Additionally, a magnet holder 19 that is made of synthetic resin is rigidly fitted to the rotor shaft 2. FIG. 3 is a schematic cross sectional view of the brushless motor of FIG. 1 taken along line A-A in FIG. 1. FIG. 4 is a schematic cross sectional view of the magnet holders 19. FIG. 5 is a schematic lateral view of the magnet holders 19 of FIG. 4 as viewed in the direction of arrow X in FIG. 4. FIG. 6 is an enlarged schematic view of area A shown in FIG. 3. As shown in FIG. 4, the magnet holder 19 includes a holder base 31 rigidly secured to the rotor shaft 2 and holder arms (holder members) 32 axially projecting from the holder base 31. A sensor magnet fitting section 33 is formed at the end of the holder base 31 by cutting the latter. A sensor magnet 20 is to be fitted to the sensor magnet fitting section 33.

Each of the holder arms 32 is a cantilever structure extending axially from the holder base 31. As shown in FIG. 6, each of the holder arms 32 has a substantially T-shaped cross section and a pair of magnet holding pieces 42 is formed at the respective lateral sides of the main body section 41 that extends in the axial direction. A magnet containing section 43 is defined by the magnet holding pieces 42 and the outer peripheral surface 16a of the rotor core 16 between the magnet holding pieces 42 that are located vis-à-vis relative to each other of the adjacently located holder arms 32. A segment-shaped rotor magnet 17 is axially put into the magnet containing section 43 by press-fitting and held in the latter.

An engaging projection 44 is formed at the inner peripheral side of the main body section 41. The engaging projection 44 is to be engaged with one of the holder anchoring groove (holder anchoring section) 45 formed on the outer peripheral part of the rotor core 16. The holder anchoring groove 45 extends along the axial direction of the rotary shaft (rotary shaft extending direction). A total of six holder anchoring grooves 45 are provided in the peripheral direction of the rotor core 16. The opening part 45a of each of the holder anchoring grooves 45 is made narrower than the bottom part 45b thereof. The engaging projection 44 is made to show a matching profile and hence has a substantially trapezoidal cross section. As the engaging projection 44 is put into the holder anchoring groove 45, the engaging projection 44 that has a substantially trapezoidal cross section becomes tightly engaged with the holder anchoring groove 45 and holder arm 32 is rigidly anchored to the outer peripheral surface 16a of the rotor core 16 and prevented from being released in the radial direction.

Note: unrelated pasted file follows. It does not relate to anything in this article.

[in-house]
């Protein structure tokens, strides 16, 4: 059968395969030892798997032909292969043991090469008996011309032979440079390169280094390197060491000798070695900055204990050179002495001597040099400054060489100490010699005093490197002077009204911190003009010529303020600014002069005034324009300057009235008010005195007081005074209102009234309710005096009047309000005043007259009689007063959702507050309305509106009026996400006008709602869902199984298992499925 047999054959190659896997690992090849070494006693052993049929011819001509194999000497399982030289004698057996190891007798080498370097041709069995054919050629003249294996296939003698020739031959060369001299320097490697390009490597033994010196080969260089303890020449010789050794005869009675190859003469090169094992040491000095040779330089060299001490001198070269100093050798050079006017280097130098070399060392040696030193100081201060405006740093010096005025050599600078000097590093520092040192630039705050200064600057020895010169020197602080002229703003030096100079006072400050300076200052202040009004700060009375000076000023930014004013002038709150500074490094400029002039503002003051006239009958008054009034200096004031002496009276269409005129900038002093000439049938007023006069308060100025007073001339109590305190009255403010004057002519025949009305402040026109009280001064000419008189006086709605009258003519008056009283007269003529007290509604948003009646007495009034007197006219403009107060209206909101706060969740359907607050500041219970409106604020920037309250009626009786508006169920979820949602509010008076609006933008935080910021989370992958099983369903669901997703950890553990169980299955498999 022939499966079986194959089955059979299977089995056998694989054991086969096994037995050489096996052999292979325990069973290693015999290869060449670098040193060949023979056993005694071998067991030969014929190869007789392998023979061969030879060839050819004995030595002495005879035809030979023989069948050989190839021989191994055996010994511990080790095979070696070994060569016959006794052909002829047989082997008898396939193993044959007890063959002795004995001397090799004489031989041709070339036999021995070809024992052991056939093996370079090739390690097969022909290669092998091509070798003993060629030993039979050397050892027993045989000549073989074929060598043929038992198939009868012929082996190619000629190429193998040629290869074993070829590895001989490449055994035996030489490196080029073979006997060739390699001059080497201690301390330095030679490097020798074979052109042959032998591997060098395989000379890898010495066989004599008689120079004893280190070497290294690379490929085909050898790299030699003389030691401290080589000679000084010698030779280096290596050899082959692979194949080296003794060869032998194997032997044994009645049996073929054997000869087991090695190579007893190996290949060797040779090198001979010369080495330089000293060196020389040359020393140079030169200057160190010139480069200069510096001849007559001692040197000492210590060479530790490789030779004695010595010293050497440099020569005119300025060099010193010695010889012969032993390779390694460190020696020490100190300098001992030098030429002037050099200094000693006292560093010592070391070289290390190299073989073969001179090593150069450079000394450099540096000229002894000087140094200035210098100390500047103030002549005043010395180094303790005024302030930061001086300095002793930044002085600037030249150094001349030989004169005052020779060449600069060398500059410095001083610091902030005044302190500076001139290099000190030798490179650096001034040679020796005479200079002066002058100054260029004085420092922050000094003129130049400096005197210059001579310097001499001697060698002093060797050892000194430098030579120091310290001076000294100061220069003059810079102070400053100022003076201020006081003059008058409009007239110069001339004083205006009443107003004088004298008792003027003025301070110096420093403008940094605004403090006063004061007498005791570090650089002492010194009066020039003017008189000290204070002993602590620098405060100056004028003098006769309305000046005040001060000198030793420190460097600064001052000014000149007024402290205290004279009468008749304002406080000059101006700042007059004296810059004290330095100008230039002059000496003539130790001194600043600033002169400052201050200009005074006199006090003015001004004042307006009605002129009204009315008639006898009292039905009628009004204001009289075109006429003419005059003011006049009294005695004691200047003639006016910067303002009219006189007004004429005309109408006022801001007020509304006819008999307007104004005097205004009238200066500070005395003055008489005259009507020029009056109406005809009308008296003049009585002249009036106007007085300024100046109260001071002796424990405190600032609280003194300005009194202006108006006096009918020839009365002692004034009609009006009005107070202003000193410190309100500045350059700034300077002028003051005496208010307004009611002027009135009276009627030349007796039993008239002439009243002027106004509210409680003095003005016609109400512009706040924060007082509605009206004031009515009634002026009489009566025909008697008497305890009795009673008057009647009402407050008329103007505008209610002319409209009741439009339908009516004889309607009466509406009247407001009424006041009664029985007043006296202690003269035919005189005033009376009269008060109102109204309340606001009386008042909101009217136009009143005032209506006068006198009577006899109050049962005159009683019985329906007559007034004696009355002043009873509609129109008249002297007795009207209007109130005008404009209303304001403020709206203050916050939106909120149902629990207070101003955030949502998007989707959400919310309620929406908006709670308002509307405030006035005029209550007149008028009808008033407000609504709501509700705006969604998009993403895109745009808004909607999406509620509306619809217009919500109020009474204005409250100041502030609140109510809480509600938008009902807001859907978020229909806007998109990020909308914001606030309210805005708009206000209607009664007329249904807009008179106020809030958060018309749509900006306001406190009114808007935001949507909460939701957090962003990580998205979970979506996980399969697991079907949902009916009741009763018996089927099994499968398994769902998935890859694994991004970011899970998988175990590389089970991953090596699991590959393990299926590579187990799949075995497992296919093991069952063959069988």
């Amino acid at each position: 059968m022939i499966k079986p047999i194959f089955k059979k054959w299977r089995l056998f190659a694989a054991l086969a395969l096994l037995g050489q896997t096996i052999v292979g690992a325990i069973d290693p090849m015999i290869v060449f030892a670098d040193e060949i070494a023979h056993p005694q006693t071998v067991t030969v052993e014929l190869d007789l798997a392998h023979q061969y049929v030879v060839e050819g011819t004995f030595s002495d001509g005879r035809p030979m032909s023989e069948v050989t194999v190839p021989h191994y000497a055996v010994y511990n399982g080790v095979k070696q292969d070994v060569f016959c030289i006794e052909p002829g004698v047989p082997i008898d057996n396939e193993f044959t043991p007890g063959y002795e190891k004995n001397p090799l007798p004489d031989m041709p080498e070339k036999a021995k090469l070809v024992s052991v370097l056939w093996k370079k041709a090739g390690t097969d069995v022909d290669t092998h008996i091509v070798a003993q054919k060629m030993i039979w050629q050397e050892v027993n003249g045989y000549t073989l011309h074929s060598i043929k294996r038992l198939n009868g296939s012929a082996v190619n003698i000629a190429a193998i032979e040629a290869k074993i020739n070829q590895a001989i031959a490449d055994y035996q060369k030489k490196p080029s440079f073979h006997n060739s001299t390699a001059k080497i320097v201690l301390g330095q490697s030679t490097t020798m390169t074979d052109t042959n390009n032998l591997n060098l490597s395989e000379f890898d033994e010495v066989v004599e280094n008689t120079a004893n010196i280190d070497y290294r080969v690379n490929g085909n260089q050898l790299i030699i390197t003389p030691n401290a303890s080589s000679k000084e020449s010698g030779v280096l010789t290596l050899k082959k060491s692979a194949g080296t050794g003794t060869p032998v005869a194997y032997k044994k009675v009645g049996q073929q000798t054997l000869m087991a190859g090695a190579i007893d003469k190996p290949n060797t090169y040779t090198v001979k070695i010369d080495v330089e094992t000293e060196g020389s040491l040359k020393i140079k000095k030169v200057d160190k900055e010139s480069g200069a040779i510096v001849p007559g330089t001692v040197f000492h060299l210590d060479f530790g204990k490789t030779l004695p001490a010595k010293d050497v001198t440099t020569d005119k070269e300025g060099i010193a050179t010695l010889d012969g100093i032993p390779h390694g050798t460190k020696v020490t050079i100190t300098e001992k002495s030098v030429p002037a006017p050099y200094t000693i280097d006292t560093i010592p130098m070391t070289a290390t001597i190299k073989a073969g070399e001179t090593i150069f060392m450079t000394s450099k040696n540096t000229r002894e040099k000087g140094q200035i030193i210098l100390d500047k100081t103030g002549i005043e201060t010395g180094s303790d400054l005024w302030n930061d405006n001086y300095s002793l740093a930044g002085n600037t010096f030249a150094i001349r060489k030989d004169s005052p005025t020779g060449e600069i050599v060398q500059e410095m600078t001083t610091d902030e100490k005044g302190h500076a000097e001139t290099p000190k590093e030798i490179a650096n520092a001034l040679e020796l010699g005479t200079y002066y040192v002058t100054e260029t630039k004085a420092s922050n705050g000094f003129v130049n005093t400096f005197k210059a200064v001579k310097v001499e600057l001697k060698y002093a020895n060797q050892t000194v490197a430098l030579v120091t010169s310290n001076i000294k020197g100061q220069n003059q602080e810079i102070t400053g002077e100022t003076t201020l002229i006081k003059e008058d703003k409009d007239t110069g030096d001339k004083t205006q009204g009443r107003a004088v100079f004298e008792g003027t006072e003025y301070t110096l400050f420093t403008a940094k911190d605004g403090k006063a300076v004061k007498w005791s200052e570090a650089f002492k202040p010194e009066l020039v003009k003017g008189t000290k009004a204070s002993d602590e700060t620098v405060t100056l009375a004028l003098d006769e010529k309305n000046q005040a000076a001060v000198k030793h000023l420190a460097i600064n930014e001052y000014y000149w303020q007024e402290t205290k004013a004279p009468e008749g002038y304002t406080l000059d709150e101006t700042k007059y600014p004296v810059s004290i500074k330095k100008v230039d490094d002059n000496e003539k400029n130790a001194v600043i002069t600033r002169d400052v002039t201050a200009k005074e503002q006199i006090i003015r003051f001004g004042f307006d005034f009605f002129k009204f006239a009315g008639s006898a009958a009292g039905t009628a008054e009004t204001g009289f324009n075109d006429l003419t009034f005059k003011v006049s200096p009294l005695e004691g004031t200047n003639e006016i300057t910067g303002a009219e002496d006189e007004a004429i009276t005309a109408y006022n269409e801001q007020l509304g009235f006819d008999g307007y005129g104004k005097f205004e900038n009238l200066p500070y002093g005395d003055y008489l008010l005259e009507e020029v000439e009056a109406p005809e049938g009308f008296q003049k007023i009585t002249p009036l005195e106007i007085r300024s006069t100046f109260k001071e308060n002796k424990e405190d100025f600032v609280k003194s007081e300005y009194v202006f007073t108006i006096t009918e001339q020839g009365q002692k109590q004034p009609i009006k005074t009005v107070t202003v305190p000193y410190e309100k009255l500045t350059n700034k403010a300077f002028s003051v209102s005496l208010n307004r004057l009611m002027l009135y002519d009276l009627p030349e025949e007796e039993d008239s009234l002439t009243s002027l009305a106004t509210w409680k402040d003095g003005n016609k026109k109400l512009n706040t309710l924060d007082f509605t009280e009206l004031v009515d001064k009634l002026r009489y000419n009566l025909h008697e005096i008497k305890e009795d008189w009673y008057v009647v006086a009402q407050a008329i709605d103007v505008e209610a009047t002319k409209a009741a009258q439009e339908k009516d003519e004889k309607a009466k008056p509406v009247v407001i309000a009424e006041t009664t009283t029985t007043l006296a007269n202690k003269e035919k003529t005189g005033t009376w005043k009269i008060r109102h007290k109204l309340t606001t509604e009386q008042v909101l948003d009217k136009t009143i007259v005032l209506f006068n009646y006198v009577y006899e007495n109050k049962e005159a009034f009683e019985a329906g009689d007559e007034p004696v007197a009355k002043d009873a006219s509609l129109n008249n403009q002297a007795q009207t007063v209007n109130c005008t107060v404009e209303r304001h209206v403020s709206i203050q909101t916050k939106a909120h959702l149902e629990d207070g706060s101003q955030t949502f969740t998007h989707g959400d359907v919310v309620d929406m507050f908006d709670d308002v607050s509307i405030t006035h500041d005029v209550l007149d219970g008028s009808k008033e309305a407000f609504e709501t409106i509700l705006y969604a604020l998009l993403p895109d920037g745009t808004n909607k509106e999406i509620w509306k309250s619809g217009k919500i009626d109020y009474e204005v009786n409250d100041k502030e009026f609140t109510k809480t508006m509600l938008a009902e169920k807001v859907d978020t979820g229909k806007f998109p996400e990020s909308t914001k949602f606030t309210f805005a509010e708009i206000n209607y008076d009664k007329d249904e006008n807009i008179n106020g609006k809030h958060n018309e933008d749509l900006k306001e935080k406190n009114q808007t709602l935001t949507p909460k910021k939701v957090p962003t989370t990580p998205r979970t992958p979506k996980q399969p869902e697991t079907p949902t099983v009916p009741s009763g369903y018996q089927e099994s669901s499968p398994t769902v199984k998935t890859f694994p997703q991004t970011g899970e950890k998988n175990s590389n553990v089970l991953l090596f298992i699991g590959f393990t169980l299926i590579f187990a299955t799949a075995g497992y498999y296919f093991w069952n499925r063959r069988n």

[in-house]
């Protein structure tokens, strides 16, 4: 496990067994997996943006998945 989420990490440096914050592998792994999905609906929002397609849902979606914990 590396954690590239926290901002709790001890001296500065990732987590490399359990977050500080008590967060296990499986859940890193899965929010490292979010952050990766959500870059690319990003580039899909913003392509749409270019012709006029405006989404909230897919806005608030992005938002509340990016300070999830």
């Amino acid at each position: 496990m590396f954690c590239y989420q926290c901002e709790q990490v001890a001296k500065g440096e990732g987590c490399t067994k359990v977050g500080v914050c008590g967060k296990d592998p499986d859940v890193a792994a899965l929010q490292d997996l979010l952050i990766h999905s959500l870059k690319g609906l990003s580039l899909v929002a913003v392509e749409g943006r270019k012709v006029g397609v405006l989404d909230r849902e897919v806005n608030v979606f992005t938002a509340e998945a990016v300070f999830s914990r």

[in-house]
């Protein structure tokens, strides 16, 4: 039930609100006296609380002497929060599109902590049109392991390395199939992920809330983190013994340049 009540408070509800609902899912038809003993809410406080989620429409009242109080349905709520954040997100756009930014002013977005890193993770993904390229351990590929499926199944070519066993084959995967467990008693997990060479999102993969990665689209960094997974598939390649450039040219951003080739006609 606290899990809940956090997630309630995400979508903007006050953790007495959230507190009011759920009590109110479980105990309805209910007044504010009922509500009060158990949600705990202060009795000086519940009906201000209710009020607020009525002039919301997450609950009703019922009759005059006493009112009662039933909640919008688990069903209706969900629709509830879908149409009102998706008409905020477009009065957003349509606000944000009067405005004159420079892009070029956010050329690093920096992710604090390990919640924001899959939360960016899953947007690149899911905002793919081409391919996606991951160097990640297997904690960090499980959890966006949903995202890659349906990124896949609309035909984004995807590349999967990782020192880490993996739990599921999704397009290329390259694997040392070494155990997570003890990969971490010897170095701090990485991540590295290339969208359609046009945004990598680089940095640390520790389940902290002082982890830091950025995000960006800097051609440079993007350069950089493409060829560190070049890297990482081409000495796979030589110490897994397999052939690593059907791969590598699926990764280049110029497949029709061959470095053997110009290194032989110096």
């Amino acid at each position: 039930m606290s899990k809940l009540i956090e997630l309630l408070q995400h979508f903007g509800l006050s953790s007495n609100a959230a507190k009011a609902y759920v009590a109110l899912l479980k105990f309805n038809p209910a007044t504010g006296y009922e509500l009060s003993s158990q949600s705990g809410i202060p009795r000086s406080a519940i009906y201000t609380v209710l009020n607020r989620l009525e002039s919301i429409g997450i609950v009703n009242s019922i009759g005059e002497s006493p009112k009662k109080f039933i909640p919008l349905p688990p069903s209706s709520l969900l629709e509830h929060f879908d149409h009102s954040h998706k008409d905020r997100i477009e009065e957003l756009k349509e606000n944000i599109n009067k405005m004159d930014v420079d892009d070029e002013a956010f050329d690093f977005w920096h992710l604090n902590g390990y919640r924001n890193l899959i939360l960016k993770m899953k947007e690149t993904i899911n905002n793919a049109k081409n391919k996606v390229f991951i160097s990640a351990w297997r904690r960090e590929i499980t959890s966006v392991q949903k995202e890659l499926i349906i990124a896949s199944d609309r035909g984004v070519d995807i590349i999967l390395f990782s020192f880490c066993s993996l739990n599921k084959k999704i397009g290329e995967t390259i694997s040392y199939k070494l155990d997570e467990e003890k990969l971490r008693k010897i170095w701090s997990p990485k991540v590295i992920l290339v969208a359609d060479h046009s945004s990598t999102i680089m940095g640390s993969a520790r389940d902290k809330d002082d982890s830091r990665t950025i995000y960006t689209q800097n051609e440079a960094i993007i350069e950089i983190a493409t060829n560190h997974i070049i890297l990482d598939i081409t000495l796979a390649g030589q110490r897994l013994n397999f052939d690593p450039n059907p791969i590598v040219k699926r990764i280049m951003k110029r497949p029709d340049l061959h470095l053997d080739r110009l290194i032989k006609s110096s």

As shown in FIG. 6, the magnet holding pieces 42 extend in the peripheral direction from the main body section 41 so as to face the outer peripheral surface 16a of the rotor core 16 with a gap interposed between them. A first contact section 46 is arranged at the front end of each of the magnet holding pieces 42. As a rotor magnet 17 is put into the corresponding magnet containing section 43, the first contact section 46 contacts the outer peripheral surface of the rotor magnet 17. A second contact section 47 is arranged on the main body section 41 and it projects in the peripheral direction. As the rotor magnet 17 is put into the magnet containing section 43, the second contact section 46 also contacts the outer peripheral surface of the rotor magnet 17. A non-contact area 48 that does not contact the rotor magnet 17 is arranged between the first contact section 46 and the second contact section 47 to produce a gap between itself and the rotor magnet 17.